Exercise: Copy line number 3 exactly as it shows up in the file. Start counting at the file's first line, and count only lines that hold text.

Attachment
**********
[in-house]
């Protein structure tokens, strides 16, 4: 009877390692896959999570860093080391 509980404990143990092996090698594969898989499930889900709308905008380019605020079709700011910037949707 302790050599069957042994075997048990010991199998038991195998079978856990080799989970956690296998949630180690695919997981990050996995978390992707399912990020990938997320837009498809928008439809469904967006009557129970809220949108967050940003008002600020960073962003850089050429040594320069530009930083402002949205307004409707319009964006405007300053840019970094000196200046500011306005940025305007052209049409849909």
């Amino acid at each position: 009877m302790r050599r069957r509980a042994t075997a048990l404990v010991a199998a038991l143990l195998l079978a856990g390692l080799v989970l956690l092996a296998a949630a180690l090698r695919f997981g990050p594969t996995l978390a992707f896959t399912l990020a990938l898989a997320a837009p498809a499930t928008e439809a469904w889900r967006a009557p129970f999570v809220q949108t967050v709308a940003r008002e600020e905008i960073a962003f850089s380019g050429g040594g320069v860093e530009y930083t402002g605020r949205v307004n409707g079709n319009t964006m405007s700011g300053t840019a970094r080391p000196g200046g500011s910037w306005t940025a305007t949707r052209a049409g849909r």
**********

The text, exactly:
């Amino acid at each position: 009877m302790r050599r069957r509980a042994t075997a048990l404990v010991a199998a038991l143990l195998l079978a856990g390692l080799v989970l956690l092996a296998a949630a180690l090698r695919f997981g990050p594969t996995l978390a992707f896959t399912l990020a990938l898989a997320a837009p498809a499930t928008e439809a469904w889900r967006a009557p129970f999570v809220q949108t967050v709308a940003r008002e600020e905008i960073a962003f850089s380019g050429g040594g320069v860093e530009y930083t402002g605020r949205v307004n409707g079709n319009t964006m405007s700011g300053t840019a970094r080391p000196g200046g500011s910037w306005t940025a305007t949707r052209a049409g849909r």